Catarinetta (little Catherine) Fieschi, was a child of a noble family of Genoa. At 13, she wanted to enter a convent but was refused admission because of her youth.
When she was 16, she was given in marriage to a young nobleman, Julian Adorno. For this reason, she is sometimes called St Catherine Fieschi-Adorno.
Julian was pleasure-loving, quick-tempered, and unfaithful. It was a difficult circumstance for Catarinetta; and for a while she tried to drown her disappointment in a whirl of pleasure. She retained her trust in God, however, and did not give up her religious exercises.
Sometime in 1473, she visited the convent where her sister was a nun. While there she went to confession and it led to a life-altering change for her. She felt her soul filled with a large measure of grace, making her realize vividly her own sins.
Catarinetta began to receive holy Communion every day and continued to do so for the rest of her life. She entered upon a most intense spiritual life. After reforming herself, she converted her husband, and then lost herself in service to the poor and the sick.
Her husband’s squandering of their riches caused them to lose their elegant home and forced them to take up residence in the Pammatone, the largest hospital of Genoa. Catherine and her husband now devoted themselves to the works of mercy. In 1490, Catharine was made matron of the women’s division of the hospital; and she held this position for twenty-one years until her death.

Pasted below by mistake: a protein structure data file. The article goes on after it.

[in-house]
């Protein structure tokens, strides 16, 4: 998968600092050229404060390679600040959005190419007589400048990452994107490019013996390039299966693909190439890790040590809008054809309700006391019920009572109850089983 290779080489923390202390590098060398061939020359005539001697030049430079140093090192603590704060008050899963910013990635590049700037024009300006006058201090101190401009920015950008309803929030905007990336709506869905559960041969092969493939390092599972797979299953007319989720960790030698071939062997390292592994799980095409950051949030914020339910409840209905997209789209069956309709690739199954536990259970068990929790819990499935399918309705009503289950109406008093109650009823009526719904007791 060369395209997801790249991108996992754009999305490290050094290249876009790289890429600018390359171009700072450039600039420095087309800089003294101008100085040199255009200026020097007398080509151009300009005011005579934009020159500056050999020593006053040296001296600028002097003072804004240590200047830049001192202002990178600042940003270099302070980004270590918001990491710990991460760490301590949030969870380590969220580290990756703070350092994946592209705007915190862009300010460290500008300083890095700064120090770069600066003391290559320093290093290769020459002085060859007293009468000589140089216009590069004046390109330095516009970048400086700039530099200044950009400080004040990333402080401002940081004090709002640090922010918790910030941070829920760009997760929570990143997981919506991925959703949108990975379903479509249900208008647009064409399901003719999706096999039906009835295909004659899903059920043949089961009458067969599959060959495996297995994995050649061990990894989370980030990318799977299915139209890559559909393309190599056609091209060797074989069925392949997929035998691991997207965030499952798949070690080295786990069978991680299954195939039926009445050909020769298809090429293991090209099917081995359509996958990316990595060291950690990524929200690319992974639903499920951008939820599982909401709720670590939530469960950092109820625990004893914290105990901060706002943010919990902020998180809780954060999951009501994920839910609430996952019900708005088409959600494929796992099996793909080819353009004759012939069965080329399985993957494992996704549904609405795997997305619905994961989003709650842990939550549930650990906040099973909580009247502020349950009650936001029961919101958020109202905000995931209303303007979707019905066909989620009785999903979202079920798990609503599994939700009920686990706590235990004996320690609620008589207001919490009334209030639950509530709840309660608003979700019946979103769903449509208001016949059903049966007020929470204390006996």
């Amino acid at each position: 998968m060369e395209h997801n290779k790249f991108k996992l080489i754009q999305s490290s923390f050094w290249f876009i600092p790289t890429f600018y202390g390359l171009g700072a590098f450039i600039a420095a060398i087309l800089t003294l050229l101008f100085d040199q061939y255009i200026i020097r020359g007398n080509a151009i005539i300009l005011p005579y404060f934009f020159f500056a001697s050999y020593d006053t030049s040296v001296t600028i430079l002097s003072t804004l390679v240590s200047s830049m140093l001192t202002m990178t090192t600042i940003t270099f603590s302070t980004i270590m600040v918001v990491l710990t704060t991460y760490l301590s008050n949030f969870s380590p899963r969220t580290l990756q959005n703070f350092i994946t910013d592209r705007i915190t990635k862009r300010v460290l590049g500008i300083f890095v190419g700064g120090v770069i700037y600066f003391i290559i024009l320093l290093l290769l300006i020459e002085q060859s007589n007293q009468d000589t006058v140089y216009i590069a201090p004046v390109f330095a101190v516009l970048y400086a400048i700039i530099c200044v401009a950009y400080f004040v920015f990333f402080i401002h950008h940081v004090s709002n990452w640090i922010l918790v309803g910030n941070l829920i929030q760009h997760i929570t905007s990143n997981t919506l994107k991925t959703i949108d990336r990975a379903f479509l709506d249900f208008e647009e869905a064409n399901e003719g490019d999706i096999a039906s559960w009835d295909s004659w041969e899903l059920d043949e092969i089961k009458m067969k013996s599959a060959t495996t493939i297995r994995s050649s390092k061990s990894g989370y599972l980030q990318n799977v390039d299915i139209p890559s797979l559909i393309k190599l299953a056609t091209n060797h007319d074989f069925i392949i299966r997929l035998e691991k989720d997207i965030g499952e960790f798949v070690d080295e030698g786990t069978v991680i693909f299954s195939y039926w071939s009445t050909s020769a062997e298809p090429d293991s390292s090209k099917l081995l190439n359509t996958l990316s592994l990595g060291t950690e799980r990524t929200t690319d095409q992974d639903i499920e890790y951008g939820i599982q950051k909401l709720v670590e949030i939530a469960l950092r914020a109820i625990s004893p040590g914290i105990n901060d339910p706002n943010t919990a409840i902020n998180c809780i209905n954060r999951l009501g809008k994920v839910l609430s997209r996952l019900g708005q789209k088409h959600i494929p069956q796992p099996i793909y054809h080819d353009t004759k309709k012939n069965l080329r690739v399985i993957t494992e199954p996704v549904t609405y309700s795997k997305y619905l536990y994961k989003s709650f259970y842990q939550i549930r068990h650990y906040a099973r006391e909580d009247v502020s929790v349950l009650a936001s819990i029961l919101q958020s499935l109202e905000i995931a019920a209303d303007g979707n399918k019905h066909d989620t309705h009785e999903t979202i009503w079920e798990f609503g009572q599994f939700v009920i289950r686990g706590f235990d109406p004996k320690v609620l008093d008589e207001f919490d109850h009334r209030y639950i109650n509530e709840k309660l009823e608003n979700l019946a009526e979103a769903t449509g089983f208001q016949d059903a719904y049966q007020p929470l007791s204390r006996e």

After the death of her husband in 1497, Genoa was beset by a four-year-long plague that took away 80 percent of the population. While Catherine worked tirelessly to help the sick, she managed to maintain a profound spiritual life, sometimes experiencing ecstasies. She also wrote an excellent treatise on Purgatory and another which is a dialogue of the soul and the body. The Holy Office declared that these works alone are proof enough of her genuine holiness.
For the last nine years of her life, Catarina had a mysterious illness that some have defined as the fire of divine love. In a farewell note to her goddaughter Tomasina Vernazza, Catherine’s exhortation encapsulates her philosophy: “Tomasina! Jesus in your heart! Eternity in your mind! The will of God in all your actions! But above all, love, God’s love, entire love!”
Catherine died on Sept. 15, 1510, the feast of the Exaltation of the Holy Cross. The body of St Catherine was exhumed 18 months after her death. Her body was found to be perfectly intact even through her burial shroud was damp and decayed. There were many miracles that occurred at this time.
Pope Clement XII canonized St. Catherine of Genoa in 1737.
Adapted by A.J. Valentini from: St. Catherine of Genoa. (n.d.). Roman Catholic Saints. Retrieved March 15, 2021, from https://www.roman-catholic-saints.com/saint-catherine-of-genoa.html